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Stress-Busting Foods For Soothing Sleep

Sleep Number

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Here are 3 easy recipes and the science behind them — because certain foods can help relieve stress and promote better sleep.

Stress is a part of everyone's life. How we deal with it (i.e. exercise, meditation and other wellness-boosting activities available on the Sleep Number blog), and what we eat or snack on can either fuel our bodies, help with anxiety and sleep, or wind us up into high gear.

Here are some tips to help you get the most out of your diet and nighttime z's.

Eating For Stress: Opt For Stress-Reducing Foods

What we eat can help relieve stress, which in turn can help us sleep better at night. Toronto, Canada-based Registered Dietitian Abby Langer attributes this to a few key nutrients, the first of which is magnesium.

"It's found in dairy, nuts, seeds and whole grains," says Langer, "which is great for relaxing our muscles and promoting sleep."

Melatonin, found naturally in tart cherries, almonds and walnuts, can also help promote sleep, says Langer. And then there's serotonin, a hormone our body produces to stabilize our mood, make us feel happy, digest our food and, yep, even regulate sleep.

Langer says "serotonin production may be enhanced by both vitamin C and omega-3s. Serotonin helps to relax us."

Treat yourself to a warm bowl of oatmeal to boost serotonin levels, or crack some eggs.

Sleep Better With Egg-cellent Options

According to a 2015 study, the protein in eggs can boost blood plasma levels of tryptophan, an amino acid essential to serotonin production. With omega-3 fatty acids and biotin included, it's also one of Langer's pantry staples.

The good news: Eggs have been vindicated of their cholesterol-raising reputation, according to Langer.

"Most people can safely eat one to two eggs a day with no side effects, so stop throwing the yolks out!" she states in one of her blog posts.

There are many ways to enjoy eggs, but make sure to try these favorites:

  • Stress-busting Egg Salad: Elevate your next egg salad with diced avocado, red onion and minced gherkin pickles. Use probiotic-friendly plain Greek yogurt instead of mayo (added bonus - yogurt helps lower cortisol, the body's primary stress hormone), add a dollop of Dijon mustard, salt, pepper and enjoy over a bed of lightly dressed greens or a toasted slice of whole grain bread.

  • Flavorful Tortilla: For something with even more sabor (flavor), warm up a corn or whole grain tortilla, spoon on a layer of tomato salsa (pre-made or homemade with diced tomatoes, cilantro, lime juice, salt and finely diced jalapeño), a fried egg, and a crumble of cotija or feta cheese.

Relax With Deliciously Dark Chocolate

Turn to dark chocolate for a hit of sweetness and the added bonus of cortisol-busting antioxidants.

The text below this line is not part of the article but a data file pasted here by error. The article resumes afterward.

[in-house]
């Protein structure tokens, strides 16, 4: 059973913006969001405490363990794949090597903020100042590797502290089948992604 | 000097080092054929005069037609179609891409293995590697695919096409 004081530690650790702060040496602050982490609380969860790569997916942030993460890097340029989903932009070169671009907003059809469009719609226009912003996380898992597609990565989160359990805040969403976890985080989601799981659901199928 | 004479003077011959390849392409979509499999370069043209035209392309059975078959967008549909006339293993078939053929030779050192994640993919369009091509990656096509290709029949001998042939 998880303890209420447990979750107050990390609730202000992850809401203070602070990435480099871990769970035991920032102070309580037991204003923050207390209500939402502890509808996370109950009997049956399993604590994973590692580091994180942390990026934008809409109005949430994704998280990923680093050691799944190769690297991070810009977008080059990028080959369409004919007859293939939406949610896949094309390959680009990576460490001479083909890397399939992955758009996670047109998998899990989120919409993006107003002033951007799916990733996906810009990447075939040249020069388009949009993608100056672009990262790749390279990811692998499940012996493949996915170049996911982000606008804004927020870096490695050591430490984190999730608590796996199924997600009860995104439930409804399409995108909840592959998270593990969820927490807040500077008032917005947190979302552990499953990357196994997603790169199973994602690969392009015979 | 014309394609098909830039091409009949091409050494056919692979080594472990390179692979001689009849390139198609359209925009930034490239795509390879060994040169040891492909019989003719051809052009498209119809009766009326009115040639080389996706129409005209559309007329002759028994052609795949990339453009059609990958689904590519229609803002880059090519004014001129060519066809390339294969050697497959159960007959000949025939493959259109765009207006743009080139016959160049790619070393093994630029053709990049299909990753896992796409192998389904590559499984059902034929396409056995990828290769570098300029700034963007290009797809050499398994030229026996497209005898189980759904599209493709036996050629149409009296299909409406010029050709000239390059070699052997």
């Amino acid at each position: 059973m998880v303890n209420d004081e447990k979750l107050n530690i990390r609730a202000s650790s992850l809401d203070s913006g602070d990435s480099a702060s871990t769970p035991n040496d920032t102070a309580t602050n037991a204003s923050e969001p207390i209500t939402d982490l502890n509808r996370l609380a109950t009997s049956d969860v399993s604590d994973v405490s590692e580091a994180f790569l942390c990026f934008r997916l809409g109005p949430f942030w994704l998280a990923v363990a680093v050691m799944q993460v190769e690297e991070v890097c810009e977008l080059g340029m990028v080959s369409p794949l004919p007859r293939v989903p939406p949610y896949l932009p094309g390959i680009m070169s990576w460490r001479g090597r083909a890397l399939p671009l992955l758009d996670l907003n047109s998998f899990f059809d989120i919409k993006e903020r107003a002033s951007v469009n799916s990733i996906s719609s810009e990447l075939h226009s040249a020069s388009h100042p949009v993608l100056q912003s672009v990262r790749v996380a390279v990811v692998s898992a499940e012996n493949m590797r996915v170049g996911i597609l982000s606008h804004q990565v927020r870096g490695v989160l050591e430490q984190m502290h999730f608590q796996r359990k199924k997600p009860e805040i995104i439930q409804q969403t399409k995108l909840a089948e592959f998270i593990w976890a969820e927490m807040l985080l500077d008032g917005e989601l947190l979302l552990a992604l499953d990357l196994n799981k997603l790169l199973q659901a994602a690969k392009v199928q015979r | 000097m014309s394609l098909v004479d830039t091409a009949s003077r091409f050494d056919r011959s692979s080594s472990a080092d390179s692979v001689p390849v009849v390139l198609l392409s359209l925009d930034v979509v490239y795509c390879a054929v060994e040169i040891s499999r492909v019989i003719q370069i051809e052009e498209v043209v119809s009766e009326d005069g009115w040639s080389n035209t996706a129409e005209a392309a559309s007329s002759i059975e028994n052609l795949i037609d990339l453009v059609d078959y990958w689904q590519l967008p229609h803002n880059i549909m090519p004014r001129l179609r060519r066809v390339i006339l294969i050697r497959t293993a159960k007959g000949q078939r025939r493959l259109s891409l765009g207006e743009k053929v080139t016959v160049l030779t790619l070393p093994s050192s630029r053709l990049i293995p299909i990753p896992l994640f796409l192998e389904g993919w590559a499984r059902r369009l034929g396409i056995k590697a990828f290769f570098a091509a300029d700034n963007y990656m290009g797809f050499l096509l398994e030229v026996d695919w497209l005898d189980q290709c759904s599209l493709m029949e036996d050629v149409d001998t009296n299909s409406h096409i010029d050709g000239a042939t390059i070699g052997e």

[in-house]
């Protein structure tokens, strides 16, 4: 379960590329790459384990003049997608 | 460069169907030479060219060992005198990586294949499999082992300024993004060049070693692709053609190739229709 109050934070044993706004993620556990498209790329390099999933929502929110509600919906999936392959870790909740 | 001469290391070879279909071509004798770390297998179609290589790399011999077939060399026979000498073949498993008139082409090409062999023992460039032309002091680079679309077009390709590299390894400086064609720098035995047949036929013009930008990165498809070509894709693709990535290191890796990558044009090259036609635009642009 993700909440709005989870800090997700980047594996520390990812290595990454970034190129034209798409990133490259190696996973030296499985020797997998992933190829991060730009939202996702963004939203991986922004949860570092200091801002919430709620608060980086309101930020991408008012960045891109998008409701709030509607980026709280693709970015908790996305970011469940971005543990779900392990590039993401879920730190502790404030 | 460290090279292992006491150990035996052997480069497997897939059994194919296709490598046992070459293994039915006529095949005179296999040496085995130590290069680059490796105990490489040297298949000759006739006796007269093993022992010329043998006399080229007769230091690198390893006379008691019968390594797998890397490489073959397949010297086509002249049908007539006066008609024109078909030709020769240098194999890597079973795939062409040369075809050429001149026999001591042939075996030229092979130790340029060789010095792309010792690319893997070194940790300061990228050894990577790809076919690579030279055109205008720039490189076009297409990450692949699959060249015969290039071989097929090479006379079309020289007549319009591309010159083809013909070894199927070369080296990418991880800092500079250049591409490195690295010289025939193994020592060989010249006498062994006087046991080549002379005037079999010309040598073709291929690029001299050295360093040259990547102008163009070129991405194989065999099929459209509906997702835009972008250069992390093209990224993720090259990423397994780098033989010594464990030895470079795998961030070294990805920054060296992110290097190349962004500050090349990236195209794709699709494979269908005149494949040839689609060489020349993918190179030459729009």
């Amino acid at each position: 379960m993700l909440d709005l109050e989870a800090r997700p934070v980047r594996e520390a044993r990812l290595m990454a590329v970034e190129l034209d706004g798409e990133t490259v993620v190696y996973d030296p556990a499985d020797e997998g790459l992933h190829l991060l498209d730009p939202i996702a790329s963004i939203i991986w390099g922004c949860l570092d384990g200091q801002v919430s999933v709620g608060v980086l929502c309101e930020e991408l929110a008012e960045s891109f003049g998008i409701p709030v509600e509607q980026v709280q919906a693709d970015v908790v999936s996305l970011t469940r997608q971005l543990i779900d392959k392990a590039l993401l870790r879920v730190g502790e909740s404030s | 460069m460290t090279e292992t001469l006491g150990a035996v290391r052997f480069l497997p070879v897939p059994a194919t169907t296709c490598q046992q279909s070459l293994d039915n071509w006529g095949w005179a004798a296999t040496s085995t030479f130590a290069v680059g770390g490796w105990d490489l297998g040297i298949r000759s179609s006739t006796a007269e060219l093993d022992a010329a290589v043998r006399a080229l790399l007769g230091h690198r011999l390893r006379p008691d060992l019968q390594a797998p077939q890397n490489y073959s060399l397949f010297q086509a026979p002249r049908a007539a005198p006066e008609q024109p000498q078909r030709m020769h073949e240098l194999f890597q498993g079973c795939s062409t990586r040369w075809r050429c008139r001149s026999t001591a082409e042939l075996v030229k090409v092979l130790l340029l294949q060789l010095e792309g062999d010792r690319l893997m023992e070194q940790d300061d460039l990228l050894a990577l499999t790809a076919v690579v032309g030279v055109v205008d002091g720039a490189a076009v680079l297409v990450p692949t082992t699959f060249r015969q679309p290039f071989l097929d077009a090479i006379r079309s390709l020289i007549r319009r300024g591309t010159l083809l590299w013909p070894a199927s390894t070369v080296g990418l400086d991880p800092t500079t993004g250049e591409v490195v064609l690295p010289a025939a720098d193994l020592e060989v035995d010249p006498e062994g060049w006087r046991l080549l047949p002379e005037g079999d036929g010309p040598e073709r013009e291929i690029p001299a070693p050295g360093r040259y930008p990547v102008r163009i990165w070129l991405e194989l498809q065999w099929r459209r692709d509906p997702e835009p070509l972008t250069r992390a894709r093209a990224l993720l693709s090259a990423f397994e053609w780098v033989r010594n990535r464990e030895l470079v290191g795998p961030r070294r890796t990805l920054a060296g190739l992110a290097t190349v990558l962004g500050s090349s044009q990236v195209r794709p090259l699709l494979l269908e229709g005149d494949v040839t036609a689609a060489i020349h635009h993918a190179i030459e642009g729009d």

Langer always keeps a bag of semi-sweet mini chips in her pantry to drop into pancakes, trail mix and home-baked cookies. Or she'll melt them over low heat to make a chocolate fondue for her kids, with freshly cut fruit for dipping.

This super easy granola is also an amazing post-workout snack or parfait topper. With its trifecta of mood-boosting dark chocolate, melatonin-rich almonds and fiber-filled oats, you've got a snack that tastes as good as it is good for you.

  • Homemade Chocolate Granola: In a large bowl, combine 3 tablespoons of maple syrup, 1 tablespoon of melted coconut oil and orange juice, a pinch of sea salt, 1/2 teaspoon of Cassia cinnamon and 1/2 teaspoon of pure vanilla extract. Add 1 1/2 cups of rolled oats with 1/3 cup of slivered almonds, and 1/3 cup of shredded coconut. Spread out on a parchment lined baking sheet and bake in a 350 F oven for 20 minutes (stir mixture halfway through cooking) or until browned. Let cool, add 1/2 cup dark chocolate (pieces or chips) and enjoy any way you like. This recipe is flexible — if you prefer walnut or pecan pieces for example, swap them out. Add a handful of dried fruits to make this a little sweeter.

Make yourself a cup of warm herbal tea and grab a handful of this almost-virtuous treat to end the day on a soothing note.

More Food For Thought

While food plays a role in stress-reduction, Langer says "the best way to stress less and sleep better is to attack the sources of stress in your life and reduce them as much as possible."

For her, managing what life throws her way includes "saying 'no' to things I don't need to do. I also exercise strenuously four times a week  swimming is great for my sleep. It makes me so tired!"

Browse the blog for more wellness and sleep-boosting tips, and figure out your best sleep habits with Sleep Number's free Sleep30® Challenge.

Want even better sleep? Sleepers who routinely use their Sleep Number® smart bed features and SleepIQ® technology get almost 100 hours more proven quality sleep per year.* No amount of the right food can offset the grogginess you feel from a poor quality night of sleep.


Like diet and exercise, quality sleep is essential for optimal wellbeing and performance. Because everyone's sleep needs are different, Sleep Number® smart beds sense your movements and automatically adjust firmness, comfort and support to keep you both sleeping comfortably. Find your Sleep Number® setting for your best possible night's sleep.


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